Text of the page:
There’s lots of research out there about business failure and for the most part, the same could be said for trading. Here’s a list of the 10 most frequented catalysts for business failure:
1. 78% lack a rigorously-developed business plan keyed to the realities of their market, including sufficient research on the business before launching it.
2. 73% fail because the owner is wildly optimistic about projected sales, break-even point, and capital required.
3. 70% fail because the optimistic owner believes he/she can wing it on important issues with which he/she is ignorant, and ” can’t afford ” to hire the expertise to get it done right the first time.
4. 63% of new business owners simply don’t have the required business experience to make a success of the enterprise.
5. 82% lack cash-flow management skills. They don’t understand the importance of controlling cash flow.
6. 79% launch with a bright idea and little or no capital.
7. 77% don’t have a rationally-developed pricing model for their products or services.
8. 64% don’t have a clue as to how to aggressively promote their business, nor do they understand its importance.
9. 55% don’t understand their competition, or assume it can be safely ignored.
10. 47% rely too much on one customer/client.
Notice that the number one cause of business failure is the lack of a plan and we’ve all heard the old adage of “if you fail to plan you plan to fail”, but what about trading? Yep, if you don’t have a plan, then you are more likely to fail at trading.
No matter where you are in your trading, take a moment here to ask yourself if you are treating it as a business. For a select few, trading is a business in the sense that it’s their only source of income while others treat trading as a large part of their income but also draw upon other areas. The key is that you treat it as a business.
Here are a few considerations for you as you begin to design your trading (business) plan:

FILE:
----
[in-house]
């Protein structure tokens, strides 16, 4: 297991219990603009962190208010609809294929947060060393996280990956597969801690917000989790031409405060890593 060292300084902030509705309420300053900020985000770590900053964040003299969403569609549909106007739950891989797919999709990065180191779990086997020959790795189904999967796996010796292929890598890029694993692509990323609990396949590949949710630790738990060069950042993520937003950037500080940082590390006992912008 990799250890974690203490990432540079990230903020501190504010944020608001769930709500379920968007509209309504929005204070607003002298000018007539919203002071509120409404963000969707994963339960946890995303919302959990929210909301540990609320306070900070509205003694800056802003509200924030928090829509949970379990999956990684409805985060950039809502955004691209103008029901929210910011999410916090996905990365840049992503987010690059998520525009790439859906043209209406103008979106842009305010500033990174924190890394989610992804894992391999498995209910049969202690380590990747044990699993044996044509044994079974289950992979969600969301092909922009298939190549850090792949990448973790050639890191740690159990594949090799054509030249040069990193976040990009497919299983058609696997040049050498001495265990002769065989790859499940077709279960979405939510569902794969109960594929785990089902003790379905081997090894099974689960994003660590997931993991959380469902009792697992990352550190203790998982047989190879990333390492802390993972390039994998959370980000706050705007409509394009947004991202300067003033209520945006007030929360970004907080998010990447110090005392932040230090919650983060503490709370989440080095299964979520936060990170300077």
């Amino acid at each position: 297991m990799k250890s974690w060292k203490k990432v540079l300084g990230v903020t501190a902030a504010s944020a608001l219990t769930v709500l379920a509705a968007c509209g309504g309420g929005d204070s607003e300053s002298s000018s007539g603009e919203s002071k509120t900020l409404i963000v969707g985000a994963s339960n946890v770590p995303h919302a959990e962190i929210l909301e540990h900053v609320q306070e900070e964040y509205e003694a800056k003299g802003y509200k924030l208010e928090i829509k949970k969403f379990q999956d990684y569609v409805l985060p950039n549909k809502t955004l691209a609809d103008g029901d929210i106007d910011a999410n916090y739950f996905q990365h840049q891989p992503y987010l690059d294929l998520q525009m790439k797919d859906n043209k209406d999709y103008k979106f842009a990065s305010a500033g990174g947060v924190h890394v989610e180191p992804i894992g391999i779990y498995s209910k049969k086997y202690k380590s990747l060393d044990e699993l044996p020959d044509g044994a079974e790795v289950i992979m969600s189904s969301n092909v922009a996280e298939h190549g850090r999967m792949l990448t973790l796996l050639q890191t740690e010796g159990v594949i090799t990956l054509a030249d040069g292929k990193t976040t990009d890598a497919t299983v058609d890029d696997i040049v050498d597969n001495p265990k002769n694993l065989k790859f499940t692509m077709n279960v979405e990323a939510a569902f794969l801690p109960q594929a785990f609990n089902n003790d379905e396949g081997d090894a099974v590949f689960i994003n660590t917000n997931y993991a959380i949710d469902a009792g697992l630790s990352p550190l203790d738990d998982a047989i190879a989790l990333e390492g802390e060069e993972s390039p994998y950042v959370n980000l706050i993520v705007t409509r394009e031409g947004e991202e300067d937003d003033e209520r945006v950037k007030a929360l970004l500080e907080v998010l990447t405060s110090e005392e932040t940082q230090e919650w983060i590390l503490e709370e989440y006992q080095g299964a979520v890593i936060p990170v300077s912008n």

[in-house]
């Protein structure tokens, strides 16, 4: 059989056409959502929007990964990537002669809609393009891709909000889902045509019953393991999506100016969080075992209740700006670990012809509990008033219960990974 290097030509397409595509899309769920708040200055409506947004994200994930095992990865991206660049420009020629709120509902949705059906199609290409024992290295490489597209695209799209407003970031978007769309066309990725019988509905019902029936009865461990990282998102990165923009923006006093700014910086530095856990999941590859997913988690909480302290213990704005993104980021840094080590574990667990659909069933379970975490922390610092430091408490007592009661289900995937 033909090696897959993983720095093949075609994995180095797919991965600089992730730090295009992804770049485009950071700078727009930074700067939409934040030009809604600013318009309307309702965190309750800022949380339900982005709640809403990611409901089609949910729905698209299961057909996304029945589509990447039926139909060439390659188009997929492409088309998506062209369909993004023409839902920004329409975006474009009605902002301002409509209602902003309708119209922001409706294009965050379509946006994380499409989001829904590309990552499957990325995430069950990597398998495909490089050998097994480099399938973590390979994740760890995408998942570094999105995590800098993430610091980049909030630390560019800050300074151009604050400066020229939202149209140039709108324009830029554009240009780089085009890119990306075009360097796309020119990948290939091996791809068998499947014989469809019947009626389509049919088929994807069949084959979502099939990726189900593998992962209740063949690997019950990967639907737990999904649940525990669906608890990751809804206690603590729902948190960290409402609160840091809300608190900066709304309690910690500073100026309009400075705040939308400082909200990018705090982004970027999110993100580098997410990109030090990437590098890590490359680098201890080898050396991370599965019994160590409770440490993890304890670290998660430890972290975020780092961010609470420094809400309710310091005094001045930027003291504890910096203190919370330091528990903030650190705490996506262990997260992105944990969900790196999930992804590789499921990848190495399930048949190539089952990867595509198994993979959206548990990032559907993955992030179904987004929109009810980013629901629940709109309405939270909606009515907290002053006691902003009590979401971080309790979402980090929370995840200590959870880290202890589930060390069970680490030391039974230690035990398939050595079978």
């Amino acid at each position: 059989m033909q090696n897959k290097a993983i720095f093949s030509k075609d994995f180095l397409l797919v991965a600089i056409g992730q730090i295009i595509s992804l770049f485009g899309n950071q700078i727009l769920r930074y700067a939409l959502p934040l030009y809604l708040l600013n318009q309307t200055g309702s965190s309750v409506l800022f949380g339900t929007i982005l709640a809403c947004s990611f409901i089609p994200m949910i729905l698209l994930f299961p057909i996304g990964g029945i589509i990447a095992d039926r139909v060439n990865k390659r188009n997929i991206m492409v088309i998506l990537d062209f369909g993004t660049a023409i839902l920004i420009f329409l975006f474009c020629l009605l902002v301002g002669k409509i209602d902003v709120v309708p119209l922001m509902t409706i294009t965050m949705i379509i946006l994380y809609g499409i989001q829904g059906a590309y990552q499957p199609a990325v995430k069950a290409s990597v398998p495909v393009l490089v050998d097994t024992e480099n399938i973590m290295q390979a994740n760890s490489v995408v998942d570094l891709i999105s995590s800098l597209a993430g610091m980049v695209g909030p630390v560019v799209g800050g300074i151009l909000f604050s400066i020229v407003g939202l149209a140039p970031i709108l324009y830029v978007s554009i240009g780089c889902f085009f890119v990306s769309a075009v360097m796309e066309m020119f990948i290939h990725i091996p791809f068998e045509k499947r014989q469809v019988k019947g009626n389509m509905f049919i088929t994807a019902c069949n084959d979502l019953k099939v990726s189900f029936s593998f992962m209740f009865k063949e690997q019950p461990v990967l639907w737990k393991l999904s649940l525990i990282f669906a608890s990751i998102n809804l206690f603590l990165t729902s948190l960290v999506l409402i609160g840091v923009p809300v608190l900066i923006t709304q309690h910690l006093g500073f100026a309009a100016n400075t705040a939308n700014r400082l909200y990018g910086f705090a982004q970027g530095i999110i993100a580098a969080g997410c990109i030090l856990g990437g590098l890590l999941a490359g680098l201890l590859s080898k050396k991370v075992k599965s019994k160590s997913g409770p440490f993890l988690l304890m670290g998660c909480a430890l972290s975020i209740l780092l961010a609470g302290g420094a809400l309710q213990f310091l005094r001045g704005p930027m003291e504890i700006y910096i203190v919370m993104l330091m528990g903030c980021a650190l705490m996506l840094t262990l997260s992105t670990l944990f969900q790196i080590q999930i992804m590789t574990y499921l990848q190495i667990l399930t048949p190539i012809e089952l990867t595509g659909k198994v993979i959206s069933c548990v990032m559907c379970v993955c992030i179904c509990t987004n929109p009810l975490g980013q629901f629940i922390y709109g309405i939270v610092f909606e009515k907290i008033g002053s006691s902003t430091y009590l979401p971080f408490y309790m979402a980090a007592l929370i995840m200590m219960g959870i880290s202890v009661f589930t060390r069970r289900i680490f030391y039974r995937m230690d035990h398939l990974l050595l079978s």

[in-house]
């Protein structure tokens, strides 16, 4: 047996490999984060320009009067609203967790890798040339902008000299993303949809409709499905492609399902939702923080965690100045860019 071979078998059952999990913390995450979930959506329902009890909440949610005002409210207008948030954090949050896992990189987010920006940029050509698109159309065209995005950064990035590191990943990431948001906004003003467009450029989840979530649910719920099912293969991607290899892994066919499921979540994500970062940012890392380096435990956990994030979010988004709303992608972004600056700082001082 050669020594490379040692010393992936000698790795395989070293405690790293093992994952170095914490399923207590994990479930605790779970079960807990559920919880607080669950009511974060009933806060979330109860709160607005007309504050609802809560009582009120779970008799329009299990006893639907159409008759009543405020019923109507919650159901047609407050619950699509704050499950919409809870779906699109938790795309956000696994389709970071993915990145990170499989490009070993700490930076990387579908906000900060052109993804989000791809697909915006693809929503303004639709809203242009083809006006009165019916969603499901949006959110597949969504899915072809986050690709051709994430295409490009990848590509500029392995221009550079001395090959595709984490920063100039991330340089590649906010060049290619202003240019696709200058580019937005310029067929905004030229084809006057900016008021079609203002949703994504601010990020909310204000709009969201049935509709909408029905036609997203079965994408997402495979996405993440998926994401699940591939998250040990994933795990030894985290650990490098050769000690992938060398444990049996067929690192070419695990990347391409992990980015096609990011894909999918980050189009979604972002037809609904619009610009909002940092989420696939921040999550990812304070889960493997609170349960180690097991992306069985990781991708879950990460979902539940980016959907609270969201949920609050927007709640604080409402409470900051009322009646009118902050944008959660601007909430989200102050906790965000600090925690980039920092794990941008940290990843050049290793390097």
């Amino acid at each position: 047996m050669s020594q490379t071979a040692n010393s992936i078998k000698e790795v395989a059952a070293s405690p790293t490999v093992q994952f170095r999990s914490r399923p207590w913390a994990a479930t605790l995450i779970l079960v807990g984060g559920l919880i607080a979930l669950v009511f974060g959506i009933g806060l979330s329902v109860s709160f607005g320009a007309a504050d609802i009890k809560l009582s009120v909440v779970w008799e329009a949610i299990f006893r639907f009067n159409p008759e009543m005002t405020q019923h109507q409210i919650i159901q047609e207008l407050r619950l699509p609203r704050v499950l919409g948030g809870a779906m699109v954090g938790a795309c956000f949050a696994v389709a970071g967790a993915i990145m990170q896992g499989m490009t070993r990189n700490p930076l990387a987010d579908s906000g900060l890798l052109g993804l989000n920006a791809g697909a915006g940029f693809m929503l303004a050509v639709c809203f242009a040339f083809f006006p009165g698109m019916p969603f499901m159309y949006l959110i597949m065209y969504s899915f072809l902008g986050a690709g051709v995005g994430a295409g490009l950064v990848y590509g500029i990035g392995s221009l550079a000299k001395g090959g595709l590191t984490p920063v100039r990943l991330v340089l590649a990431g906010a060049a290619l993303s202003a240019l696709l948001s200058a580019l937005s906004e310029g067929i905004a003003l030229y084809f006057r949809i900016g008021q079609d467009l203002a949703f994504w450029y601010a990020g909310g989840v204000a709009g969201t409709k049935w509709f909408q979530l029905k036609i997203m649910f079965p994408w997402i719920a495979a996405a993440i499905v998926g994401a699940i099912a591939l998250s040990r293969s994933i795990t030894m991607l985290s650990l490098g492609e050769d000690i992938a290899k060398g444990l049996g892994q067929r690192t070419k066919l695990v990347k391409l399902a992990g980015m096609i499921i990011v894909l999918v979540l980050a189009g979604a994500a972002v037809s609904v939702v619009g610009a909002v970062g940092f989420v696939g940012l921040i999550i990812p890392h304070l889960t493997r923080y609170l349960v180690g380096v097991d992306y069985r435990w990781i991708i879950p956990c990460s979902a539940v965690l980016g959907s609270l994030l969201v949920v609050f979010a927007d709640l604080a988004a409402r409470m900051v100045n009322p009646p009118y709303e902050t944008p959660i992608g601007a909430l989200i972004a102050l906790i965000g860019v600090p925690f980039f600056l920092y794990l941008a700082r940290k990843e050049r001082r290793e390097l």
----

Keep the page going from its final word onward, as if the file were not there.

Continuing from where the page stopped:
Use capital that you don’t need to live off of; whether it’s an old 401(k) you’ve rolled into an IRA or a small portion of your savings. Just make sure that you don’t need the capital in the next two years. Doing so removes a lot of the emotional attachment that can come from investing money that is “needed” or that can’t be lost.
Clearly defined, yet practical goals that you’d like to achieve. Defined to the point that you have some mile markers along this journey that will allow you to make sure you’re actually progressing.
Go in knowing that you’re not likely to replace your income in six months. If it were that easy wouldn’t everyone be doing it? A nicely defined portfolio tracking spreadsheet should serve as a great visual.
Choose a period for review and have someone else check your business plan and make sure that its sound. This person should be a mentor, someone whose been there and done that. Just make sure that you review and make adjustments as needed.
Treat your winners as income and your losers as a business expense. In any business you’re going to have both. Any good business has more coming in than going out so couch the winner/loser verbiage into income/expense and change your mindset.
Don’t be afraid to seek the help of others. There are both free and paid resources out there that can give you a “leg up” in the markets. Don’t go it alone (see #3 above)!